For attacks against the rest of the US, however, the LRDR at Clear will make a major difference, Karako told me. Even without adding decoys to the mix, a ballistic missile launch puts “a flying junkpile” into space, from burnt-out rocket motors to loose bolts, all coasting along on the same ballistic trajectory, and only one of them is worth shooting at: the warhead. LRDR helps sort through that clutter.

    [​IMG]
    Solid State Radar Integration Site, a Lockheed test facility being used for LRDR

    The “discrimination” in the name doesn’t mean the radar’s racist. Instead, it refers to the “ability to do precise, long-distance detection and characterization of ballistic missiles,” Lockheed program director Chandra Marshall told reporters this morning. “This radar can do that better than any radar in the field.”

    How? Marshall was naturally cagey with details, most of which are classified, but she did drop some hints.

    First of all, like many new radars, LRDR uses gallium nitride (GaN), which conducts high-voltage electricity much more efficiently than traditional materials. GaN makes it possible to generate a much more powerful radar beam: One industry executive said you can get 50 percent more range, search five times as large a volume, or improve discrimination.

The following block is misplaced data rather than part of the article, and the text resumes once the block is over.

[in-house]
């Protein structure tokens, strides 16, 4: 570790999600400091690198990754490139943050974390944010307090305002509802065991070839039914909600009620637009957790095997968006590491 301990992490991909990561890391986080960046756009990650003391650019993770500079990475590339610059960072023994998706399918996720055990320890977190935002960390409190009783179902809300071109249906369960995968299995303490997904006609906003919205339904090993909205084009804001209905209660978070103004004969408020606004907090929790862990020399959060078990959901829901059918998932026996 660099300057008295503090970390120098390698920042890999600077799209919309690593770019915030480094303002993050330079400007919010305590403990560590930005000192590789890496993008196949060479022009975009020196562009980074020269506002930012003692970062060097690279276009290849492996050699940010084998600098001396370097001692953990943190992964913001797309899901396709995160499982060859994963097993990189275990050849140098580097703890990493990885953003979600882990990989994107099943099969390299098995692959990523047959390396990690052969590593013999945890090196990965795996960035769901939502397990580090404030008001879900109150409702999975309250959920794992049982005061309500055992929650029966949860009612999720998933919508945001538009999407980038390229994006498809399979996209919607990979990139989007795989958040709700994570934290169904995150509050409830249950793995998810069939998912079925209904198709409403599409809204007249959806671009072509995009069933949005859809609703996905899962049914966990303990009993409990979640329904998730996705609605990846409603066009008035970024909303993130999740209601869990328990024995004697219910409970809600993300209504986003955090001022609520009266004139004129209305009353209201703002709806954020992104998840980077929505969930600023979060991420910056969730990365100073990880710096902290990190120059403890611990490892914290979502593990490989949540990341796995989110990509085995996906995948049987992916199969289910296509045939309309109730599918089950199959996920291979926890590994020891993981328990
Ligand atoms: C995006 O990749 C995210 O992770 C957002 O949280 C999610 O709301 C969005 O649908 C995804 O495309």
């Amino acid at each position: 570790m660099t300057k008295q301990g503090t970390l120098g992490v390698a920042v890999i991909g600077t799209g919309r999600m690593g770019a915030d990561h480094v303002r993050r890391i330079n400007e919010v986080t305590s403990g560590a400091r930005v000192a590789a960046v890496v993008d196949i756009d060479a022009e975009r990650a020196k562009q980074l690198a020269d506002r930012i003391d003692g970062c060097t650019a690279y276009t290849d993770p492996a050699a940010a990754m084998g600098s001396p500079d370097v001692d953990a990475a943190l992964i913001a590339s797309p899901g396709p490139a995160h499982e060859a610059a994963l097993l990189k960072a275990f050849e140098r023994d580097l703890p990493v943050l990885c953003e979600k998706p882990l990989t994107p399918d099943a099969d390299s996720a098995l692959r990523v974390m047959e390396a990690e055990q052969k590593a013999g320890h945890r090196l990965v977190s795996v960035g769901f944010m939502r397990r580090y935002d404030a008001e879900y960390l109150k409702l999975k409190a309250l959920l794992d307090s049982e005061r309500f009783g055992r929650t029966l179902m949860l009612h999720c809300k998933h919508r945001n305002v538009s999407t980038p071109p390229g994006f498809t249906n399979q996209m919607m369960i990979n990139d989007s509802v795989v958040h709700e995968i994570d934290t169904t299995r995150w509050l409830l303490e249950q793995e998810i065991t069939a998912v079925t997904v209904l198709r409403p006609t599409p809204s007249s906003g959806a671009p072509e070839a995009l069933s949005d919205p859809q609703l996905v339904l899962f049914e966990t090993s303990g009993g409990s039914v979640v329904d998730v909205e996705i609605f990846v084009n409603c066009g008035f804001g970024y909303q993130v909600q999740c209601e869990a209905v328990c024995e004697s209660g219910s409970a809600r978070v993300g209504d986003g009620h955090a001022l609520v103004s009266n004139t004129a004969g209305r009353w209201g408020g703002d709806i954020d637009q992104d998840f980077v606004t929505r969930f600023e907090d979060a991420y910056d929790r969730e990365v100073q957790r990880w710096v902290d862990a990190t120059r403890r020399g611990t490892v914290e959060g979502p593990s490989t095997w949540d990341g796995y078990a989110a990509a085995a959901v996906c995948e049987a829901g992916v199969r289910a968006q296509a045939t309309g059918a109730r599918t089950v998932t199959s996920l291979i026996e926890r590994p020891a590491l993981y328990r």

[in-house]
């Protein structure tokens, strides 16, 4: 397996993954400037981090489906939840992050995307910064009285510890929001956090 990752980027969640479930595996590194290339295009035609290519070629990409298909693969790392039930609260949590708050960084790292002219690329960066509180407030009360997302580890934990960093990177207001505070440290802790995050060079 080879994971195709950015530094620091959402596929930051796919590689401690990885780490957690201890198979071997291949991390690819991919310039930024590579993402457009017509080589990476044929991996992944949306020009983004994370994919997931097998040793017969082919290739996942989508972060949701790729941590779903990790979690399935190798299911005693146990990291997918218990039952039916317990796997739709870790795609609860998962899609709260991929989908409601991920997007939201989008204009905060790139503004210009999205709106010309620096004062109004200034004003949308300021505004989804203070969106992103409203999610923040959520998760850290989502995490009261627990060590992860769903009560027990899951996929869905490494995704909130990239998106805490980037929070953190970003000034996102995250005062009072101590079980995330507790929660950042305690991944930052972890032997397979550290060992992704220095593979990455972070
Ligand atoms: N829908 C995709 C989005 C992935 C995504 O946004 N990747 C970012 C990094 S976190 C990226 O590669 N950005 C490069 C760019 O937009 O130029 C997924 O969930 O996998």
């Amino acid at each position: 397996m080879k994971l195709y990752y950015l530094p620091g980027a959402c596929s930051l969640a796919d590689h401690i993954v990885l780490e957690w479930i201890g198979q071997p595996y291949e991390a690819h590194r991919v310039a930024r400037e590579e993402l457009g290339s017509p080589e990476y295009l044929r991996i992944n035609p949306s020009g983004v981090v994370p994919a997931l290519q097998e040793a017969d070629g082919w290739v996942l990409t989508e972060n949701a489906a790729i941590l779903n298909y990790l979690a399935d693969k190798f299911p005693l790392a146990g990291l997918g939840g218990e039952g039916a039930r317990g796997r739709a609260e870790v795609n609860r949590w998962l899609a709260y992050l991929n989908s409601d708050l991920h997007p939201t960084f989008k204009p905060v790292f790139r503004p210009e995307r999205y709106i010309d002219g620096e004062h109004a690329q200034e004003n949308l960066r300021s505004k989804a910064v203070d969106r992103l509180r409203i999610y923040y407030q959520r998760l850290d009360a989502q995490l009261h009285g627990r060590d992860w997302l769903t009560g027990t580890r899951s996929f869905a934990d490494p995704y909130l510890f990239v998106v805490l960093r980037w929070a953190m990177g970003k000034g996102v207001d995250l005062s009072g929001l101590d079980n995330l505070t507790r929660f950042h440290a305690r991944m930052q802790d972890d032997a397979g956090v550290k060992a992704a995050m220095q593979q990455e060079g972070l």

Second, LRDR is “a dual-polarized, dual-range capability radar.” Marshall wouldn’t go into details, but the term “dual-polarized” is used in open literature to describe cutting-edge civilian weather radars, which are better at telling the difference between, say, rain, snow, and hail, and can even measure the size of the hailstones as they come down. A traditional radar sends out pulses of energy that are only polarized in one direction, horizontally. Imagine ripples expanding outward through a pond, only the ripples extend straight up into the air, like a moving wall. When such a horizontally polarized radar beam bounces off something, you only get a one-dimensional image of the target. But a dual-polarized radar sends out alternating pulses polarized at right angles to each other — one horizontal, then one vertical, then another horizontal — so you get a two-dimensional picture. By looking at both the horizontal and the vertical dimensions, the dual-polarized radar can tell apart objects that would look the same to a horizontal-only radar. While LRDR is presumably a rather more sophisticated implementation of this technology than a weather radar, the net effect is similar: the ability to tell objects apart — in this case warheads, not hailstones — at roughly twice the range.